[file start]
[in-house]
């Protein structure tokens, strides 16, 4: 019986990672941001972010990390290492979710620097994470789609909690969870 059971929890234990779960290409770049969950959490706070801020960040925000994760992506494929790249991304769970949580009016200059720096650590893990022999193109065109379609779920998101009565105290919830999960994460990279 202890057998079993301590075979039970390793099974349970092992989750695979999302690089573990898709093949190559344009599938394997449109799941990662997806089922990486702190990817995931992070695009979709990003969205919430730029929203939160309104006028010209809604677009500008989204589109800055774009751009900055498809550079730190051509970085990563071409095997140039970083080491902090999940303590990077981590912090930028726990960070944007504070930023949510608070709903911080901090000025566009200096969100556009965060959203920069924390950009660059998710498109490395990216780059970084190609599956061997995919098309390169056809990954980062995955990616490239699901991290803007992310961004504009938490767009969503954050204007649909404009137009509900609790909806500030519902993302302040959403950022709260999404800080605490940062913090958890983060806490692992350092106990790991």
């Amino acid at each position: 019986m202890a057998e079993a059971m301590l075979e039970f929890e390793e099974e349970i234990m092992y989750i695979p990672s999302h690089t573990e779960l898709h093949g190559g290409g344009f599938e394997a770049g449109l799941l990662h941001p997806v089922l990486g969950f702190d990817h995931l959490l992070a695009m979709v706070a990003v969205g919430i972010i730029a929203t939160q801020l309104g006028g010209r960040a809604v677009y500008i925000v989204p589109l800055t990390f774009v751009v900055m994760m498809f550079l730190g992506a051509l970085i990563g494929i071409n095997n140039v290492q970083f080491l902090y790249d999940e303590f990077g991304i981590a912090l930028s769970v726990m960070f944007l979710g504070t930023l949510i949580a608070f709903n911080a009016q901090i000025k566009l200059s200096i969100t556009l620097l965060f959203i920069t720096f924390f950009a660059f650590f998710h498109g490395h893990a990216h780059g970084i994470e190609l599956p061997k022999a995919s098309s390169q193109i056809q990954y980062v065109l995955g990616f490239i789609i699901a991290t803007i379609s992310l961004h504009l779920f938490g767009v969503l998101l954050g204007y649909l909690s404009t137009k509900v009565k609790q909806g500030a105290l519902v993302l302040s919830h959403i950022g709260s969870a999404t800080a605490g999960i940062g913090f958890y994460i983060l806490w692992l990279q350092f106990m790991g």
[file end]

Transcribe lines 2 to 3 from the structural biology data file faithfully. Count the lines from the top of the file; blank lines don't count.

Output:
């Protein structure tokens, strides 16, 4: 019986990672941001972010990390290492979710620097994470789609909690969870 059971929890234990779960290409770049969950959490706070801020960040925000994760992506494929790249991304769970949580009016200059720096650590893990022999193109065109379609779920998101009565105290919830999960994460990279 202890057998079993301590075979039970390793099974349970092992989750695979999302690089573990898709093949190559344009599938394997449109799941990662997806089922990486702190990817995931992070695009979709990003969205919430730029929203939160309104006028010209809604677009500008989204589109800055774009751009900055498809550079730190051509970085990563071409095997140039970083080491902090999940303590990077981590912090930028726990960070944007504070930023949510608070709903911080901090000025566009200096969100556009965060959203920069924390950009660059998710498109490395990216780059970084190609599956061997995919098309390169056809990954980062995955990616490239699901991290803007992310961004504009938490767009969503954050204007649909404009137009509900609790909806500030519902993302302040959403950022709260999404800080605490940062913090958890983060806490692992350092106990790991």
């Amino acid at each position: 019986m202890a057998e079993a059971m301590l075979e039970f929890e390793e099974e349970i234990m092992y989750i695979p990672s999302h690089t573990e779960l898709h093949g190559g290409g344009f599938e394997a770049g449109l799941l990662h941001p997806v089922l990486g969950f702190d990817h995931l959490l992070a695009m979709v706070a990003v969205g919430i972010i730029a929203t939160q801020l309104g006028g010209r960040a809604v677009y500008i925000v989204p589109l800055t990390f774009v751009v900055m994760m498809f550079l730190g992506a051509l970085i990563g494929i071409n095997n140039v290492q970083f080491l902090y790249d999940e303590f990077g991304i981590a912090l930028s769970v726990m960070f944007l979710g504070t930023l949510i949580a608070f709903n911080a009016q901090i000025k566009l200059s200096i969100t556009l620097l965060f959203i920069t720096f924390f950009a660059f650590f998710h498109g490395h893990a990216h780059g970084i994470e190609l599956p061997k022999a995919s098309s390169q193109i056809q990954y980062v065109l995955g990616f490239i789609i699901a991290t803007i379609s992310l961004h504009l779920f938490g767009v969503l998101l954050g204007y649909l909690s404009t137009k509900v009565k609790q909806g500030a105290l519902v993302l302040s919830h959403i950022g709260s969870a999404t800080a605490g999960i940062g913090f958890y994460i983060l806490w692992l990279q350092f106990m790991g």